“Marvel’s The Defenders” is significantly better than the last offering from the comic-book factory’s ongoing collaboration with Netflix, “Iron Fist.” That was one of the most notable misfires ever in the realm of superhero TV, but “The Defenders” is a workmanlike series that gets the job done with a reasonable amount of energy and a few bursts of flair.
It may not offer the highest highs of “Jessica Jones,” which proved itself the star performer of the Marvel-Netflix universe during its debut season. And while “The Defenders” is occasionally a bit blander than an endeavor featuring deadly ninjas and elaborate costumes should be, the eight-part drama has notable selling points, chief among them an elegant and fierce performance from Sigourney Weaver.
Weaver plays a criminal mastermind, and she sinks her teeth into the role with glee, but throughout the first four installments of “The Defenders,” her work remains measured and her wily charm carefully deployed. The drama’s blocky dialogue is often unexceptional and sometimes borders on the unfortunate (“It’s too late for heroes!”). But Weaver has an almost supernatural ability to make her scenes crackle with electricity, no matter how predictable her character’s dastardly schemes.
Getting a genuine movie star to make a TV series was a coup for Marvel, and “The Defenders” is generally smart about how it uses Weaver’s ability to combine silky, intelligent charisma with intense tenacity. Her character, Alexandra, is believable as an accomplished New York City power player and also as someone much more malevolent than she first appears.
Even if viewers haven’t seen any of the other Marvel-Netflix shows, “The Defenders” will bring them up to speed, an exposition-heavy process that can sometimes give the proceedings a rote feel. Each superhero’s core traits are reinforced in separate storylines in the first few episodes, and many characters from each show’s supporting cast also put in appearances, which packs the drama with a crowded array of faces. But the fact that “The Defenders,” at least in the early going, switches frequently among its lead characters gives it a pleasing sense of momentum, a quality that can be difficult to find in the opening hours of other Marvel (or Netflix) drama series. There are also exciting fight scenes, and the return of Elodie Yung to the Marvel TV universe is welcome indeed; her mystery character in “The Defenders” has a desperate, melancholy persona and, of course, a lethal edge.
Finn Jones, who plays rich guy Danny Rand, aka the Iron Fist, remains the Achilles’ heel of the Marvel-Netflix empire. Not only does Jones lack the presence or skill to create interest in Rand’s dilemmas, but the character’s dumb choices make it even more difficult to care about anything he attempts. Given Rand’s superficial, trust-fund kid vibe, it’s tedious to hear him talking about his chi, and it’s semi-comical when he intones the phrase “I am the Immortal Iron Fist.” “The Defenders,” however, has some awareness of how annoying Danny can be, and a portion of the comedy involving the character is intentional. Most other characters don’t take him seriously, and more than once, the intensely pragmatic Luke Cage (Mike Colter) looks like he wants to put Rand through a wall. Still, even if Danny is exasperating, at least his naive, one-dimensional character does not unduly dominate the proceedings.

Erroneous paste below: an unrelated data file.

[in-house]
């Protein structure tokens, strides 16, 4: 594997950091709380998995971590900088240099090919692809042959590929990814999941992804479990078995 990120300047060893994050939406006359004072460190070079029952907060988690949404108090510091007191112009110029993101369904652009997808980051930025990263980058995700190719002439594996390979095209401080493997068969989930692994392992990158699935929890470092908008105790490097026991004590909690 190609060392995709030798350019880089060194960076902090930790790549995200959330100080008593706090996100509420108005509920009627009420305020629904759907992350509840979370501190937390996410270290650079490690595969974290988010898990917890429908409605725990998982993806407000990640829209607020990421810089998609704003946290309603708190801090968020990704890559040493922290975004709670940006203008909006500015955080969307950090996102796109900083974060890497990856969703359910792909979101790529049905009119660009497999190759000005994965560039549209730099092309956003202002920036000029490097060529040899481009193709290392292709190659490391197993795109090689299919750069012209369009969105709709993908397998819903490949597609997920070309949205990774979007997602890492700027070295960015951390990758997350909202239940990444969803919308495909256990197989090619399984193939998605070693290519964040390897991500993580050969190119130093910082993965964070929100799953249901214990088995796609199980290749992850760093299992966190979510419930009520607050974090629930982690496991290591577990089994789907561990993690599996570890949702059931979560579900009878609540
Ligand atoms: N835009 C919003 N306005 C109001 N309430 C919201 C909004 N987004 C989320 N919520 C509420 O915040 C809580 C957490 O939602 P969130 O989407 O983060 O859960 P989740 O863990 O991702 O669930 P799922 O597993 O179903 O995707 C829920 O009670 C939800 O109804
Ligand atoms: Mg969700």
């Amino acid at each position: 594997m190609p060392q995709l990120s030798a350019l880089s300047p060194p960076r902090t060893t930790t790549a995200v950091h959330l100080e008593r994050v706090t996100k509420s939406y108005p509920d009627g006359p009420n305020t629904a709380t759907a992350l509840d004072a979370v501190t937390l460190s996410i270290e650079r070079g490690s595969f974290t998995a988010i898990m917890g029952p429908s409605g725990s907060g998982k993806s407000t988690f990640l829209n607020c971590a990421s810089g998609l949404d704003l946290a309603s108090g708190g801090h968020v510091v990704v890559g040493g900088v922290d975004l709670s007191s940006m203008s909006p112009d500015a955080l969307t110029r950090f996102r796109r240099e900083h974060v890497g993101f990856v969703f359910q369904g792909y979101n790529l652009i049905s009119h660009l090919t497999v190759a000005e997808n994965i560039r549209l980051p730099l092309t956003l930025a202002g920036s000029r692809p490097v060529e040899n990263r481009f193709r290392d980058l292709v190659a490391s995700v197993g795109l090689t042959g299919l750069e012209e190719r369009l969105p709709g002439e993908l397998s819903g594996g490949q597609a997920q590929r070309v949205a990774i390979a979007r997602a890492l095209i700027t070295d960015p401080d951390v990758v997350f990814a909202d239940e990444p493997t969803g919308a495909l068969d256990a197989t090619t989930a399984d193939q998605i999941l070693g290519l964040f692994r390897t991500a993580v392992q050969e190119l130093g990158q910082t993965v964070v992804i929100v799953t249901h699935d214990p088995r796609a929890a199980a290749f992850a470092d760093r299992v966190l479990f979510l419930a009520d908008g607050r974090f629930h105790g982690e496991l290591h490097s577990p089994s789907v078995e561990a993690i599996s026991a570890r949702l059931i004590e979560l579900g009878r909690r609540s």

The other members of the core cast — Charlie Cox as Matt Murdock/Daredevil, Krysten Ritter as tough private detective Jessica Jones and Colter as the bulletproof Cage — are quite capable, and Scott Glenn, Jessica Henwick and Simone Missick are notably engaging in their supporting roles. As the Defenders alliance comes together, the superheroes exhibit a sense of self-awareness about their plans and their powerful enemies, and now and then they toss out a sarcastic remark or a well-timed bon mot. Colter, Weaver, Glenn and Ritter are particularly gifted with one-liners and perfectly calibrated glares, and Cox makes Murdock’s pent-up Catholic guilt highly watchable.
One could wish for a little more diverting lightness. But now and then there’s a sense that “The Defenders” is dutifully checking boxes rather than having a blast running around with men and women who enjoy donning form-fitting leather and slicing up their enemies. “The Defenders” is recognizably a superhero team-up, but like some tentpole films, it’s also a careful piece of IP synergy. Still, if it lacks a bit of magic, at least, at least it’s not a heavy summer commitment. Our heroes have only eight episodes to save the Big Apple, after which they’ll return to their respective places on the Marvel release schedule. New York never sleeps, nor do valuable corporate assets.